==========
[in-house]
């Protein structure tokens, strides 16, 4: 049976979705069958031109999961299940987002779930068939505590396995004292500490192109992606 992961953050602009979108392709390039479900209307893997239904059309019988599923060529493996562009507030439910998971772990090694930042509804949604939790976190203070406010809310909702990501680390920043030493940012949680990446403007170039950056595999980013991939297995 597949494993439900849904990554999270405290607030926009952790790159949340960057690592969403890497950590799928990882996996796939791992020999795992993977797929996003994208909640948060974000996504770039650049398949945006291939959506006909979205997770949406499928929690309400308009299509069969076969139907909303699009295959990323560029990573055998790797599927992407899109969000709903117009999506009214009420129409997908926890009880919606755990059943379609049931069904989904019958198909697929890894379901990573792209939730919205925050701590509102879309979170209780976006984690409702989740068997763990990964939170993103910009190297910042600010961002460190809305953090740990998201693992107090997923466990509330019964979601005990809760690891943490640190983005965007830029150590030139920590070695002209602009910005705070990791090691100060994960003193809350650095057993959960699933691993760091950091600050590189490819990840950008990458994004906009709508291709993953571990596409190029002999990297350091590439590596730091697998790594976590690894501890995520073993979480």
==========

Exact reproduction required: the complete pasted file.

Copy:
[in-house]
């Protein structure tokens, strides 16, 4: 049976979705069958031109999961299940987002779930068939505590396995004292500490192109992606 992961953050602009979108392709390039479900209307893997239904059309019988599923060529493996562009507030439910998971772990090694930042509804949604939790976190203070406010809310909702990501680390920043030493940012949680990446403007170039950056595999980013991939297995 597949494993439900849904990554999270405290607030926009952790790159949340960057690592969403890497950590799928990882996996796939791992020999795992993977797929996003994208909640948060974000996504770039650049398949945006291939959506006909979205997770949406499928929690309400308009299509069969076969139907909303699009295959990323560029990573055998790797599927992407899109969000709903117009999506009214009420129409997908926890009880919606755990059943379609049931069904989904019958198909697929890894379901990573792209939730919205925050701590509102879309979170209780976006984690409702989740068997763990990964939170993103910009190297910042600010961002460190809305953090740990998201693992107090997923466990509330019964979601005990809760690891943490640190983005965007830029150590030139920590070695002209602009910005705070990791090691100060994960003193809350650095057993959960699933691993760091950091600050590189490819990840950008990458994004906009709508291709993953571990596409190029002999990297350091590439590596730091697998790594976590690894501890995520073993979480």